Dual Transplant Jobs Provide Unique View on Organ Donation
by Laura Miyashita
When Transplant Surgeon Nikole Neidlinger, M.D. isn’t performing kidney and pancreas transplant surgery at California Pacific Medical Center, she serves as Medical Director of California Transplant Donor Network (CTDN), the organ and tissue recovery agency for northern and central California and Nevada.
Splitting her time between these positions provides Neidlinger with a unique view on organ transplantation. “You really understand the importance of referring an organ donor once you see a transplant recipient and the positive impact on their life,” she explains.
Working to Increase Organ Donation
Part of Neidlinger’s job at CTDN is to help educate hospital physicians about the organ donation process in an effort to increase donation rates. In 2010, CTDN had a 65% donation rate with 274 organ donors, meaning that of all eligible donors in the region, 65% donated. In comparison, states such as Wisconsin, Utah and Pennsylvania enjoy donation rates of 80-85%.
Neidlinger works closely with local hospitals to form collaborations between doctors and CTDN. “We train physicians about what in a patient’s status should trigger a call to CTDN and then CTDN’s role in communicating with potential donor families,” she explains. “We also want doctors to know about the organ donation process since patients trust their health care provider.”
In her day-to-day work at CTDN, Neidlinger leads a morning meeting to discuss every potential donor referral in the region. CTDN’s region covers is comprised of 11.5 million individuals. “On a daily basis we have five to 10 potential donors who are close to brain or cardiac death—the eligibility requirements for organ donor consideration,” says Neidlinger. She also educates the community about organ and tissue donation through hospital staff presentations and conferences.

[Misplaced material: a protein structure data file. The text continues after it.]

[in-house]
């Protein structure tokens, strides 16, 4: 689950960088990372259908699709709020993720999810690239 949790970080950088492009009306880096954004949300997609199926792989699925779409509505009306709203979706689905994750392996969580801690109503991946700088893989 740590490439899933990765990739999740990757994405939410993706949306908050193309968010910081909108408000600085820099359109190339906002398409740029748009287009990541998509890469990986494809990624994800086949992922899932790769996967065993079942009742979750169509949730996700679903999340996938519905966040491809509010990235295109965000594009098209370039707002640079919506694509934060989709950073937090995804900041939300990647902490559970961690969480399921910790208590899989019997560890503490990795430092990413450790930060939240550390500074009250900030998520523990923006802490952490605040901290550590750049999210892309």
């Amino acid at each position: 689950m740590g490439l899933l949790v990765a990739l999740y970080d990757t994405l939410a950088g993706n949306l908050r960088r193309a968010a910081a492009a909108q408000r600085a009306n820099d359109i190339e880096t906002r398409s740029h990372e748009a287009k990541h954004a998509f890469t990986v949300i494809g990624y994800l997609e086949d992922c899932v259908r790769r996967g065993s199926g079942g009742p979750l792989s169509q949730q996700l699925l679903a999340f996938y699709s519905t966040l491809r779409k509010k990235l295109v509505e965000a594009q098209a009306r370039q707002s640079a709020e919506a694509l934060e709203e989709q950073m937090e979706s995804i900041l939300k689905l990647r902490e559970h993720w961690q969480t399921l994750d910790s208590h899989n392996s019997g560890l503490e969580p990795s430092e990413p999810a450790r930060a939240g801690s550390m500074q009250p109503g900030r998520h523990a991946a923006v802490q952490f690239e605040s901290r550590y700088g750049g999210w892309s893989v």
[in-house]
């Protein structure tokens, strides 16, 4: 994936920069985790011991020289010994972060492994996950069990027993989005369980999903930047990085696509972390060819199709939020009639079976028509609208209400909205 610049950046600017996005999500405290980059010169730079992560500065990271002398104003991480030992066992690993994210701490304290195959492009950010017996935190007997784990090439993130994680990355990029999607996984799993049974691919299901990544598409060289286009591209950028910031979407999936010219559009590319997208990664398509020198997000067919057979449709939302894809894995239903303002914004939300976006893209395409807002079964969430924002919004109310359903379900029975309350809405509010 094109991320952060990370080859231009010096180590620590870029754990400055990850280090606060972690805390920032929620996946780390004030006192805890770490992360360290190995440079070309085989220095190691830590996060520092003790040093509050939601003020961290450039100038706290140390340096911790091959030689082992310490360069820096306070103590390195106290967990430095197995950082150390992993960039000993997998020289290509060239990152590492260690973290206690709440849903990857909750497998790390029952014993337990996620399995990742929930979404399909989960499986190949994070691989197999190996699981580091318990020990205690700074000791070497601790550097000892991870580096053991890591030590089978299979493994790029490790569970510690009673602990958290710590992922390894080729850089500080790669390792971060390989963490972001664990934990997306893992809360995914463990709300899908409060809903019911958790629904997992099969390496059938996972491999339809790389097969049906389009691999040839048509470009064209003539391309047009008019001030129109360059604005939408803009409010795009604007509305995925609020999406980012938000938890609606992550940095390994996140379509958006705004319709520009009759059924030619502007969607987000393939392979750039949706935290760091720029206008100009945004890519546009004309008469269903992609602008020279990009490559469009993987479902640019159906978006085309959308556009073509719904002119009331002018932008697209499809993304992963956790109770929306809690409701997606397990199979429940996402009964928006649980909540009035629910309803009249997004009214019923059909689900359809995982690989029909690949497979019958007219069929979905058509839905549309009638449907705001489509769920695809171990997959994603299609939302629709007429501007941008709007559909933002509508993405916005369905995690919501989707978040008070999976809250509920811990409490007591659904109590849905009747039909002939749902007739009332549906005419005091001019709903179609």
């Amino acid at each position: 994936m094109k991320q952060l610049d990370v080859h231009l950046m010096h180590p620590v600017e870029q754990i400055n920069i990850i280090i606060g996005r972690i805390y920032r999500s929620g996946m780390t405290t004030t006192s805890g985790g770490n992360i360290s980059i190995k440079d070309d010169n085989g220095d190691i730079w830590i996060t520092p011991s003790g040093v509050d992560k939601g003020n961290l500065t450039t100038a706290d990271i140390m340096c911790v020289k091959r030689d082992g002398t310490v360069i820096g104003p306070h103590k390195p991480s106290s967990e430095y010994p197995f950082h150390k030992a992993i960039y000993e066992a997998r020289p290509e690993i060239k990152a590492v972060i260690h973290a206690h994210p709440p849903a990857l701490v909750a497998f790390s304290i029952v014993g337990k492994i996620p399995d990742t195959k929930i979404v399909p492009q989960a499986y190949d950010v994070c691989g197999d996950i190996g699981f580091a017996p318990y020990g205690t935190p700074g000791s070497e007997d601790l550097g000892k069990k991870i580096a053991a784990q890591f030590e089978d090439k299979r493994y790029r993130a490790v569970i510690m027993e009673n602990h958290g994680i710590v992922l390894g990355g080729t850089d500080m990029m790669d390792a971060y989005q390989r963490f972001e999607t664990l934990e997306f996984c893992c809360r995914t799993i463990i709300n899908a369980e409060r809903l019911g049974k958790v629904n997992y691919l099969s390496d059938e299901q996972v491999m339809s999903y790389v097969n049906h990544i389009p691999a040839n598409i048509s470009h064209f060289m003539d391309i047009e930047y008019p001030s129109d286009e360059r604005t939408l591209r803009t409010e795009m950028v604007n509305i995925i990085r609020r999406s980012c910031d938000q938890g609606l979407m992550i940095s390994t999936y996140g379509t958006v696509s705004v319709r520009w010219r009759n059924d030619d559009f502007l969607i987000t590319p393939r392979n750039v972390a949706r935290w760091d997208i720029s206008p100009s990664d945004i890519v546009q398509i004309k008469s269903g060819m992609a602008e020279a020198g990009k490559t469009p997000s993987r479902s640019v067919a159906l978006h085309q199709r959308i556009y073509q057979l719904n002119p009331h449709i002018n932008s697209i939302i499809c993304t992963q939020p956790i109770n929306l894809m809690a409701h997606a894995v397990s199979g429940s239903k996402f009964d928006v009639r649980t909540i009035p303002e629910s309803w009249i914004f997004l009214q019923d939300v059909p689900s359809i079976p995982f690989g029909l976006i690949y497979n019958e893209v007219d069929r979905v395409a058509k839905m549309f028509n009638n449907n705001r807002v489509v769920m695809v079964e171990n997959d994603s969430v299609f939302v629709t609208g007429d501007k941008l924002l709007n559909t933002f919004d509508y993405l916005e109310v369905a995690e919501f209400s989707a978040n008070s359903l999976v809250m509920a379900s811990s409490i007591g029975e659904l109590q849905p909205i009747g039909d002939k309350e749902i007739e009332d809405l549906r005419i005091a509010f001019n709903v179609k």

Supply versus Demand
While donation rates across the country have increased, the supply is still not close to meeting demand. Neidlinger explains, “In the past 10 years we have become more aggressive with the types of donors we accept—introducing extended criteria donors and donation after cardiac death donors—but the organ waitlist is climbing faster than donation.”
In working with organ donor families and recipients, Neidlinger encourages both to share their story. “People don’t know about donation and transplant, so it makes such an impact to relate your experience.” For Neidlinger, it is these stories and meeting donor families that make her job worthwhile. She relates, “It is rewarding to do something each day that changes people’s lives. By working on both the donation and transplant sides, I get to see the gift of life going full circle.”
article from Spring Summer 2011Kidney Review newsletter